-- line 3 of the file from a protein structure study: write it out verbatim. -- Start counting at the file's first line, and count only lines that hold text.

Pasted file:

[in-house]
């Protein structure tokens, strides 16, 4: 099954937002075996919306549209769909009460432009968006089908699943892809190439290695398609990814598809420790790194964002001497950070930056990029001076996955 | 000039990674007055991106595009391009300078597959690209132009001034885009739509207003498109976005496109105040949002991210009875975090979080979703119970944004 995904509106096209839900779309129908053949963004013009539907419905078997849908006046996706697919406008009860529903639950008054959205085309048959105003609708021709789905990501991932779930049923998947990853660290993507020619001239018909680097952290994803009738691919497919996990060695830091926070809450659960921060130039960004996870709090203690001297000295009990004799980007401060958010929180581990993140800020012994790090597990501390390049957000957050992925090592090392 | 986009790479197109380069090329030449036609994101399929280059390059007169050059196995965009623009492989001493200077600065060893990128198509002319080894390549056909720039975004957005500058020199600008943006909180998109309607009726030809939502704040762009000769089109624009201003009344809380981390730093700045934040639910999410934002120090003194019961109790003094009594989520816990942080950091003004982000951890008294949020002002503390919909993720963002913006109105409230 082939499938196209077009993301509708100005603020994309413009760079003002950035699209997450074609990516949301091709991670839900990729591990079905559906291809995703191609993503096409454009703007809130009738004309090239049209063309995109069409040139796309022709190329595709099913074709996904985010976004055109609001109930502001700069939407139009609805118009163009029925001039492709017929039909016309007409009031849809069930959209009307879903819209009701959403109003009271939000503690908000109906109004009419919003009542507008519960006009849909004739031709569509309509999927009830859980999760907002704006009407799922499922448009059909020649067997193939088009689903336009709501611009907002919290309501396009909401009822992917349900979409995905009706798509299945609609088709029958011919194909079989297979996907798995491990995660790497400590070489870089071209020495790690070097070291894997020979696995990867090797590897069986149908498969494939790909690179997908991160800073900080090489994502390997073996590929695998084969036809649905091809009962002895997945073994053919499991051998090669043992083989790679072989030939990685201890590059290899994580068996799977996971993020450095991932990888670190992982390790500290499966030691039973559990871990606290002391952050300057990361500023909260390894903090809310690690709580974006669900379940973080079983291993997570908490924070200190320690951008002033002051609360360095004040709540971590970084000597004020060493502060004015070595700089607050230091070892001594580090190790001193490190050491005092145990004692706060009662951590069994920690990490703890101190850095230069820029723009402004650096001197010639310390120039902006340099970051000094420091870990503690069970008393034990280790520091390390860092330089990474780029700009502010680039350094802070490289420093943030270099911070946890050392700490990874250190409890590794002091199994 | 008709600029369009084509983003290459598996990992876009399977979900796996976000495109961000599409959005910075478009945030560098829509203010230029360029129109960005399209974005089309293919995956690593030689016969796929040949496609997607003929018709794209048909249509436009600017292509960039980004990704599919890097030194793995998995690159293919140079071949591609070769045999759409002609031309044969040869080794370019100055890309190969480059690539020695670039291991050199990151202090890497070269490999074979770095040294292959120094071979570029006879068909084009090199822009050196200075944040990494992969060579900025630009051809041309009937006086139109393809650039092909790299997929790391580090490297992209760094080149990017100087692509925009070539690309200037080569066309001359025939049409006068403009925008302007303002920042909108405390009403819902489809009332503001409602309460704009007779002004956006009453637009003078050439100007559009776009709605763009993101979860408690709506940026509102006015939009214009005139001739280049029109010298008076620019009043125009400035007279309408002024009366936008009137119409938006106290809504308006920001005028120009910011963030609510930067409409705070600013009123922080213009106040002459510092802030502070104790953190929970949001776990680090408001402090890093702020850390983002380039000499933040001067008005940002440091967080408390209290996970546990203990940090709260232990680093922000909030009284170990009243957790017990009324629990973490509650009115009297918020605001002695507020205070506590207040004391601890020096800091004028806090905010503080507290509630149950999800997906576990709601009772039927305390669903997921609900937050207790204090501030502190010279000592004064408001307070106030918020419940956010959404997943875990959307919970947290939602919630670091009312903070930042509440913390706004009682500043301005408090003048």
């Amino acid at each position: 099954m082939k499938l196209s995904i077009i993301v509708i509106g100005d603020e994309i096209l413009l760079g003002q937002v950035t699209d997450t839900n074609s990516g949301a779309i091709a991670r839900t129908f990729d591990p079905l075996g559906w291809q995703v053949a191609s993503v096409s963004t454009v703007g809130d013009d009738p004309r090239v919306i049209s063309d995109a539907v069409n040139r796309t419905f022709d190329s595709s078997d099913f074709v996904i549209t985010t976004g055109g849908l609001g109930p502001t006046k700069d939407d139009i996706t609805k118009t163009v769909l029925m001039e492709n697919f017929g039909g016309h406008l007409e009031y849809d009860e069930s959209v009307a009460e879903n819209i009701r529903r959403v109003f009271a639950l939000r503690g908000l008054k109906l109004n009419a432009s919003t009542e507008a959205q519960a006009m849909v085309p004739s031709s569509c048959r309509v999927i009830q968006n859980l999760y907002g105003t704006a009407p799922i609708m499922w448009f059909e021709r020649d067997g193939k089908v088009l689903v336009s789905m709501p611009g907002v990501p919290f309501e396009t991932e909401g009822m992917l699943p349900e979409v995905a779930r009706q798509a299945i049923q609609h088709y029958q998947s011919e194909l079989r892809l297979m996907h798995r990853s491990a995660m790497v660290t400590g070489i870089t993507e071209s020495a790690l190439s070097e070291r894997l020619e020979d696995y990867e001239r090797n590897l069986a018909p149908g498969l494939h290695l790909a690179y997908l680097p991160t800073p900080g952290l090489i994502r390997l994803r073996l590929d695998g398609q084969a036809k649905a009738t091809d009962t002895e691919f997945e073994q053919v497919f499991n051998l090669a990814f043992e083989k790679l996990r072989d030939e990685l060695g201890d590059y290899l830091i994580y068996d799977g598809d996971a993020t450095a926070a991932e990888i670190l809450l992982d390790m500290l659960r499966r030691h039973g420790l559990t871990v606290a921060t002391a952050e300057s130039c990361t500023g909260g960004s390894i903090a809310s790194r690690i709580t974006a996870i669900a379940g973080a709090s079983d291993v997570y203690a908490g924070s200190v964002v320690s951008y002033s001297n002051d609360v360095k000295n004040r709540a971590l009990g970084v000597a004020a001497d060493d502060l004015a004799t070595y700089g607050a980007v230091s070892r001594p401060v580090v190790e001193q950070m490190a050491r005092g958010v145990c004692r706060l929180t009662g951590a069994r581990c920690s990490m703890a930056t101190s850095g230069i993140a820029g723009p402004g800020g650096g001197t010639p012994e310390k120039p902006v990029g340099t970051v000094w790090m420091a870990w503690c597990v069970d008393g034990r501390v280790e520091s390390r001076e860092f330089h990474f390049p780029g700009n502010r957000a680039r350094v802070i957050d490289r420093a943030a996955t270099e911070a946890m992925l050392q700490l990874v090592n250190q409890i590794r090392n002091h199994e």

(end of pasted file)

């Amino acid at each position: 099954m082939k499938l196209s995904i077009i993301v509708i509106g100005d603020e994309i096209l413009l760079g003002q937002v950035t699209d997450t839900n074609s990516g949301a779309i091709a991670r839900t129908f990729d591990p079905l075996g559906w291809q995703v053949a191609s993503v096409s963004t454009v703007g809130d013009d009738p004309r090239v919306i049209s063309d995109a539907v069409n040139r796309t419905f022709d190329s595709s078997d099913f074709v996904i549209t985010t976004g055109g849908l609001g109930p502001t006046k700069d939407d139009i996706t609805k118009t163009v769909l029925m001039e492709n697919f017929g039909g016309h406008l007409e009031y849809d009860e069930s959209v009307a009460e879903n819209i009701r529903r959403v109003f009271a639950l939000r503690g908000l008054k109906l109004n009419a432009s919003t009542e507008a959205q519960a006009m849909v085309p004739s031709s569509c048959r309509v999927i009830q968006n859980l999760y907002g105003t704006a009407p799922i609708m499922w448009f059909e021709r020649d067997g193939k089908v088009l689903v336009s789905m709501p611009g907002v990501p919290f309501e396009t991932e909401g009822m992917l699943p349900e979409v995905a779930r009706q798509a299945i049923q609609h088709y029958q998947s011919e194909l079989r892809l297979m996907h798995r990853s491990a995660m790497v660290t400590g070489i870089t993507e071209s020495a790690l190439s070097e070291r894997l020619e020979d696995y990867e001239r090797n590897l069986a018909p149908g498969l494939h290695l790909a690179y997908l680097p991160t800073p900080g952290l090489i994502r390997l994803r073996l590929d695998g398609q084969a036809k649905a009738t091809d009962t002895e691919f997945e073994q053919v497919f499991n051998l090669a990814f043992e083989k790679l996990r072989d030939e990685l060695g201890d590059y290899l830091i994580y068996d799977g598809d996971a993020t450095a926070a991932e990888i670190l809450l992982d390790m500290l659960r499966r030691h039973g420790l559990t871990v606290a921060t002391a952050e300057s130039c990361t500023g909260g960004s390894i903090a809310s790194r690690i709580t974006a996870i669900a379940g973080a709090s079983d291993v997570y203690a908490g924070s200190v964002v320690s951008y002033s001297n002051d609360v360095k000295n004040r709540a971590l009990g970084v000597a004020a001497d060493d502060l004015a004799t070595y700089g607050a980007v230091s070892r001594p401060v580090v190790e001193q950070m490190a050491r005092g958010v145990c004692r706060l929180t009662g951590a069994r581990c920690s990490m703890a930056t101190s850095g230069i993140a820029g723009p402004g800020g650096g001197t010639p012994e310390k120039p902006v990029g340099t970051v000094w790090m420091a870990w503690c597990v069970d008393g034990r501390v280790e520091s390390r001076e860092f330089h990474f390049p780029g700009n502010r957000a680039r350094v802070i957050d490289r420093a943030a996955t270099e911070a946890m992925l050392q700490l990874v090592n250190q409890i590794r090392n002091h199994e």